Troops return to memory on holiday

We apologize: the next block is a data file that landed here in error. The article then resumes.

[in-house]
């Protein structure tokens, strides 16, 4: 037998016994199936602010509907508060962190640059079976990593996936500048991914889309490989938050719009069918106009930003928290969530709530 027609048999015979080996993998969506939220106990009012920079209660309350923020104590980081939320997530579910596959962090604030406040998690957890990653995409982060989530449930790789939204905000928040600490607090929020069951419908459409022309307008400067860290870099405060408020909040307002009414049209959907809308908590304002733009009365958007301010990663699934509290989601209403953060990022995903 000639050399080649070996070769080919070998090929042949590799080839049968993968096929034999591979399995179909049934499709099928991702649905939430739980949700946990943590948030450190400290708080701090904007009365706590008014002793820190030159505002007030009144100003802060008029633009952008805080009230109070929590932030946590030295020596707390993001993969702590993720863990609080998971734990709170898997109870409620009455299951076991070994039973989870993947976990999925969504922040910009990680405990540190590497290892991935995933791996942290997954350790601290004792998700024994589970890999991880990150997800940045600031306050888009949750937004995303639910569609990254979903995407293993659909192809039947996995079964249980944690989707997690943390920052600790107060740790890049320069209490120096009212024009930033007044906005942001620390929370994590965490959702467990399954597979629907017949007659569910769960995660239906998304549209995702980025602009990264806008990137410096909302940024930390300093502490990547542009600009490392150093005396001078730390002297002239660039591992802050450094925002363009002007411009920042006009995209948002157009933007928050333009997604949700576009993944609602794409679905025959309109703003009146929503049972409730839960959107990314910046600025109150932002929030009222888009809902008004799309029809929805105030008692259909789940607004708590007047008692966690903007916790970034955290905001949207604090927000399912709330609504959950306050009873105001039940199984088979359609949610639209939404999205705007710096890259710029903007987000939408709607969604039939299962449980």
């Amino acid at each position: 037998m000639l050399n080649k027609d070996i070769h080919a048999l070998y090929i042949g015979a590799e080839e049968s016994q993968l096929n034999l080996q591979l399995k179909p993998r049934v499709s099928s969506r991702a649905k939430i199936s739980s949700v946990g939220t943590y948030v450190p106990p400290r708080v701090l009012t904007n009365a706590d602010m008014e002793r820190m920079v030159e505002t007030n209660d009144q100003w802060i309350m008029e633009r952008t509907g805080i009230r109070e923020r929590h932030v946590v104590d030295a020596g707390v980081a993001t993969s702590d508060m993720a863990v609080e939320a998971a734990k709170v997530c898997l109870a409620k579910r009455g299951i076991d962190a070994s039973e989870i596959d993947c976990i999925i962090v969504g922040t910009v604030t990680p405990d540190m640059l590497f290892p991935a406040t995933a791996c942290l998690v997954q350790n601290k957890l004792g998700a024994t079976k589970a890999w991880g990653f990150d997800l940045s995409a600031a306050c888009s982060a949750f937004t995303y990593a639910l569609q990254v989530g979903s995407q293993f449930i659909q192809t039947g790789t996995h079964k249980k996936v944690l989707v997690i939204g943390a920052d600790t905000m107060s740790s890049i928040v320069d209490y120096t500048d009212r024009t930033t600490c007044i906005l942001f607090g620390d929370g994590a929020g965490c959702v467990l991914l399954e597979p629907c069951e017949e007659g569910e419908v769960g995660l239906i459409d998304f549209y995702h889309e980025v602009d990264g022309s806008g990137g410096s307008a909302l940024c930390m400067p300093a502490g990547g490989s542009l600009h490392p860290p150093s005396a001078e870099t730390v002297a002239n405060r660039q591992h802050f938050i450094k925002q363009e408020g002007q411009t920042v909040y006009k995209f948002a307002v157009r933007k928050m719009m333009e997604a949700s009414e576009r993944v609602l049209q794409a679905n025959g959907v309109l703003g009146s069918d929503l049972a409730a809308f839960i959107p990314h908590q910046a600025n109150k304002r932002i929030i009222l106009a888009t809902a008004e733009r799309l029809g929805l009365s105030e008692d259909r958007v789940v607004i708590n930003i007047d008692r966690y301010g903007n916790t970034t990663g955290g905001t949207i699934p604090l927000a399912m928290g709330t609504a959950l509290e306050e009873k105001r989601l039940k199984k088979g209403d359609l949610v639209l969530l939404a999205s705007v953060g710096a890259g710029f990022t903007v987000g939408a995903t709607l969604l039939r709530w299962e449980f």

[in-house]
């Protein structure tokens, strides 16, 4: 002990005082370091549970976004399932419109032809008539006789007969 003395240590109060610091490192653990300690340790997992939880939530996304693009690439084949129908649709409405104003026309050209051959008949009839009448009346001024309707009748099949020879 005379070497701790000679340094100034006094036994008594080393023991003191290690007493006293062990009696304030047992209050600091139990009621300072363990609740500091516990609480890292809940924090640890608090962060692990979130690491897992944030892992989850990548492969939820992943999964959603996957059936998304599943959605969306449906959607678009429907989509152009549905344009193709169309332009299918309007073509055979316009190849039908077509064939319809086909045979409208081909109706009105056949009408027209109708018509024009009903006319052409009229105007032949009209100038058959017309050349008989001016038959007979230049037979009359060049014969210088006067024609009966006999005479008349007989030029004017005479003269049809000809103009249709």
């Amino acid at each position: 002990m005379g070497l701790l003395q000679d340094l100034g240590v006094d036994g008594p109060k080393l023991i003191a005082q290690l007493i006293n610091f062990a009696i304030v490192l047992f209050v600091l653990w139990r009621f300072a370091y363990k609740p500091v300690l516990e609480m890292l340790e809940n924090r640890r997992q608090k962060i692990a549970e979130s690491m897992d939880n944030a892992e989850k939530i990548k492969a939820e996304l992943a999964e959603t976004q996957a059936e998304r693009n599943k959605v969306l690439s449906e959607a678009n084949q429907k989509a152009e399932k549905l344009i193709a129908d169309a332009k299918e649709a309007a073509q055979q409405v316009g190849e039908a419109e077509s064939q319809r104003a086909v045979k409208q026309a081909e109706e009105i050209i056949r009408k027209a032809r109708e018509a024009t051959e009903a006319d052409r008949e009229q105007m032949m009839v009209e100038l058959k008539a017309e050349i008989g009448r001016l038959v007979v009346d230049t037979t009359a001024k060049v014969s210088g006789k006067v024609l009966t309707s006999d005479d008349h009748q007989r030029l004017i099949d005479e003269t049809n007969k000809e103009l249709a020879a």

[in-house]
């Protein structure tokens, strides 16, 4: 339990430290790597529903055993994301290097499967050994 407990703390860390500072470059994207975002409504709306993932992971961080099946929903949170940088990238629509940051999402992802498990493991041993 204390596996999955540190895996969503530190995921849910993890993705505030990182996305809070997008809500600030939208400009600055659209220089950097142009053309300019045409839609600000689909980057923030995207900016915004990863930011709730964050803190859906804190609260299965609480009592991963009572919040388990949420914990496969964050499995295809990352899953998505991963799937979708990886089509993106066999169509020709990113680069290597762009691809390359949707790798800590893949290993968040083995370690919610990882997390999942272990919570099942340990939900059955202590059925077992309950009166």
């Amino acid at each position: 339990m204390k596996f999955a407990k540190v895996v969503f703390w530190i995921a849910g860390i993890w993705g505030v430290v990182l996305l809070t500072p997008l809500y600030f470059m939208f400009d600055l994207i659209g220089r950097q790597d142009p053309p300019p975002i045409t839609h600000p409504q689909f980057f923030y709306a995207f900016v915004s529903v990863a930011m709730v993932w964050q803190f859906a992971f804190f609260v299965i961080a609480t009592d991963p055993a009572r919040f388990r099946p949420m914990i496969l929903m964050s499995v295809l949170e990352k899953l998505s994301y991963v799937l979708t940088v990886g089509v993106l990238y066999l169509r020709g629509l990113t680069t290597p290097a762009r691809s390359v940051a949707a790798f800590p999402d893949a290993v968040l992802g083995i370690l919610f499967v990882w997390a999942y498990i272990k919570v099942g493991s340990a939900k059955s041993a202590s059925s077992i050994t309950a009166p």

Last Veterans Day, I strung my dads dog tags through a silver chain and clasped them around my neck. I made a vow then that I would not take off Dads tags until our troops come back from Iraq. Now, this Memorial Day, those tags are still around my neck. Dads tags are from the three years he served in the U.S. Navy during World War II. Born and raised in San Diego, Dad joined the Navy just as soon as he was old enough. He was still in high school in 1944 when he and his buddies marched right out of school and right into the Navy recruiting office. Dad served on a troop transport ship in the Pacific, shuttling GIs back and forth between the States, Hawaii, the Philippines and Japan. He didnt talk much about the specifics of his time in the service, and I never pressed him. Now that hes gone, I wish I knew more. Dad put together some pretty amazing photo books from his Navy days, and along with his tags, I have one of them. On the first page of the book, in his handwriting, it says, This book, to you, will be just people and places. To me, it means a lot of good times, and some, not so good. Inside that book are photos of Dad and his Navy buddies in their uniforms, and in their dress whites. Theyre so young and cocky, posing on Waikiki Beach with Diamond Head in the background, or on a street in the Philippines. There are photos of shirtless guys on board the ship somewhere in the middle of the ocean, swabbing the deck, horsing around, their sailors caps jauntily off to one side. A guy named Gordon, another one named Spencer, someone named Bob. I thought about my dad and those guys this Memorial Day, and I thought about the troops they transported. Dads ship stayed out of harms way during much of the war, though they were attacked more than once. Im not sure which of the boys in the pictures might have been wounded or killed during those attacks. I look at their faces, and they seem so alive, so full of themselves. I think about the thousands of troops Dads ship transported, too. Many of them never returned. Like the troops in the Middle East today, they were young just starting their lives but never had a chance to grow up, live their lives, look back. They were gone before their time.Dad was one of the lucky ones. Near the end of his photo book are pictures of the ship with the Golden Gate Bridge in the foreground. First view of San Francisco with 1,000 GIs he wrote. Leaving the ship for discharge, he wrote on another page. It was 1946, and he had his whole life ahead of him. I am grateful that fate spared my father so many years ago. Ill continue to wear his dog tags in honor of all those serving then and now for those who will come back to us and those who will not.Carrie Click is the editor of The Citizen Telegram in Rifle, and the western Garfield County bureau editor of the Post Independent. Carrie can be reached at 625-3245, ext. 101, email@example.com.
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